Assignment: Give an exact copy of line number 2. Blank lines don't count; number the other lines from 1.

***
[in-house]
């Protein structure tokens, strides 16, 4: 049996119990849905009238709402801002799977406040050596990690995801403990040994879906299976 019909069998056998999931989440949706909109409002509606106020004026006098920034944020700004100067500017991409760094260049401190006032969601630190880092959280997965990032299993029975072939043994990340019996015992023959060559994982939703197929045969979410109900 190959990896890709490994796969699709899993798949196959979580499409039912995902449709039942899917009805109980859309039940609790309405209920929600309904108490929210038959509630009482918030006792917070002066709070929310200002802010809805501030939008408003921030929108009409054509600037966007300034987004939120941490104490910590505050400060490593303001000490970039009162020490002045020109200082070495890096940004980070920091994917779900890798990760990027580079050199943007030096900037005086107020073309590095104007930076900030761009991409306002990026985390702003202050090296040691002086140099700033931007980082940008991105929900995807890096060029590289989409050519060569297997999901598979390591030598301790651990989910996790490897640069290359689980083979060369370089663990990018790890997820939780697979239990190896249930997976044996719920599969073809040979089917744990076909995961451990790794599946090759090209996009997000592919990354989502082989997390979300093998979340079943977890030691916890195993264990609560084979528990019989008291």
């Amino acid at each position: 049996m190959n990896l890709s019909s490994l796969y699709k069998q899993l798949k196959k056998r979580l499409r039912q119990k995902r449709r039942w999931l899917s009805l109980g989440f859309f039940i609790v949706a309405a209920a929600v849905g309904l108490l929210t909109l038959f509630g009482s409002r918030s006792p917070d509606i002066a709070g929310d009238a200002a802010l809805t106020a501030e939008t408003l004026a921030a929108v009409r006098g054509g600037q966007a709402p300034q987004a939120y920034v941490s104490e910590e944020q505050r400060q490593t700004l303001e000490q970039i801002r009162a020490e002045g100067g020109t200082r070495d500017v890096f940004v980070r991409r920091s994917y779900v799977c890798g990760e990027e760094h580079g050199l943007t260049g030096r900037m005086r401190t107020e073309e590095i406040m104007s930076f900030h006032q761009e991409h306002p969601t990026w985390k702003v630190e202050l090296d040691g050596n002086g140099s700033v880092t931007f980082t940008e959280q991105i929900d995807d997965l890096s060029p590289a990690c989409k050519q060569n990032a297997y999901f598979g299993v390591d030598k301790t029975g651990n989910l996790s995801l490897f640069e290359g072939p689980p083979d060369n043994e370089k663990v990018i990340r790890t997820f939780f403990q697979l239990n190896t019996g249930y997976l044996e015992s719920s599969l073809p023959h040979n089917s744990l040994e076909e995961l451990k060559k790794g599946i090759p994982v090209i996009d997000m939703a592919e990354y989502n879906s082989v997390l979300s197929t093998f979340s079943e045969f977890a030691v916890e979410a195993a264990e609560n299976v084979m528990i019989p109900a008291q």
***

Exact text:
């Protein structure tokens, strides 16, 4: 049996119990849905009238709402801002799977406040050596990690995801403990040994879906299976 019909069998056998999931989440949706909109409002509606106020004026006098920034944020700004100067500017991409760094260049401190006032969601630190880092959280997965990032299993029975072939043994990340019996015992023959060559994982939703197929045969979410109900 190959990896890709490994796969699709899993798949196959979580499409039912995902449709039942899917009805109980859309039940609790309405209920929600309904108490929210038959509630009482918030006792917070002066709070929310200002802010809805501030939008408003921030929108009409054509600037966007300034987004939120941490104490910590505050400060490593303001000490970039009162020490002045020109200082070495890096940004980070920091994917779900890798990760990027580079050199943007030096900037005086107020073309590095104007930076900030761009991409306002990026985390702003202050090296040691002086140099700033931007980082940008991105929900995807890096060029590289989409050519060569297997999901598979390591030598301790651990989910996790490897640069290359689980083979060369370089663990990018790890997820939780697979239990190896249930997976044996719920599969073809040979089917744990076909995961451990790794599946090759090209996009997000592919990354989502082989997390979300093998979340079943977890030691916890195993264990609560084979528990019989008291």